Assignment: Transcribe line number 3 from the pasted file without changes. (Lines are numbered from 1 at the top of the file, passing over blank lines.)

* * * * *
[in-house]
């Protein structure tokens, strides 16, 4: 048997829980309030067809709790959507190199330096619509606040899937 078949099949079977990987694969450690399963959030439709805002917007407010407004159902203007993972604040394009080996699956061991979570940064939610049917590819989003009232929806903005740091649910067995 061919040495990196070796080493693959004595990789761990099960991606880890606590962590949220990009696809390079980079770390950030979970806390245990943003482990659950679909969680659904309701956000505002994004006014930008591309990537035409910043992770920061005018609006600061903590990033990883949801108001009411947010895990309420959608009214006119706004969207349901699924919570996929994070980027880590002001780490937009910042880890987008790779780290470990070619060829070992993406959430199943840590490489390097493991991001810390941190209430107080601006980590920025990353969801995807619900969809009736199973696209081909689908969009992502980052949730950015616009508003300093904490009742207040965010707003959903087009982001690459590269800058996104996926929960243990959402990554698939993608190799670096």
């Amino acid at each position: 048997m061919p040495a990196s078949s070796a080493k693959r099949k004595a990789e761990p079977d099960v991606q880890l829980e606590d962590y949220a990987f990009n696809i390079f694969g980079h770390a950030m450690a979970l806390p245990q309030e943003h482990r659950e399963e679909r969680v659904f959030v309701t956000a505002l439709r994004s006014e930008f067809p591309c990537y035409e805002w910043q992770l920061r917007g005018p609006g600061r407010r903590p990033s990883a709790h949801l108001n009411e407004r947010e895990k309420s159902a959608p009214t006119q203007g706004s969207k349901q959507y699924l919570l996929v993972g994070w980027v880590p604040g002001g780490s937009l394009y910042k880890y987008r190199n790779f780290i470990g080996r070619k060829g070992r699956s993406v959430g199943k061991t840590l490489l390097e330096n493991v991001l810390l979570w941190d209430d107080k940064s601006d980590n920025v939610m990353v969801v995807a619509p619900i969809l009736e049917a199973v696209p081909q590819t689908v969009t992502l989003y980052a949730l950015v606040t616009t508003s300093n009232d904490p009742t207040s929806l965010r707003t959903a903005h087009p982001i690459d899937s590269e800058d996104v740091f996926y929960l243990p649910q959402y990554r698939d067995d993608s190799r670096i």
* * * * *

């Amino acid at each position: 048997m061919p040495a990196s078949s070796a080493k693959r099949k004595a990789e761990p079977d099960v991606q880890l829980e606590d962590y949220a990987f990009n696809i390079f694969g980079h770390a950030m450690a979970l806390p245990q309030e943003h482990r659950e399963e679909r969680v659904f959030v309701t956000a505002l439709r994004s006014e930008f067809p591309c990537y035409e805002w910043q992770l920061r917007g005018p609006g600061r407010r903590p990033s990883a709790h949801l108001n009411e407004r947010e895990k309420s159902a959608p009214t006119q203007g706004s969207k349901q959507y699924l919570l996929v993972g994070w980027v880590p604040g002001g780490s937009l394009y910042k880890y987008r190199n790779f780290i470990g080996r070619k060829g070992r699956s993406v959430g199943k061991t840590l490489l390097e330096n493991v991001l810390l979570w941190d209430d107080k940064s601006d980590n920025v939610m990353v969801v995807a619509p619900i969809l009736e049917a199973v696209p081909q590819t689908v969009t992502l989003y980052a949730l950015v606040t616009t508003s300093n009232d904490p009742t207040s929806l965010r707003t959903a903005h087009p982001i690459d899937s590269e800058d996104v740091f996926y929960l243990p649910q959402y990554r698939d067995d993608s190799r670096i």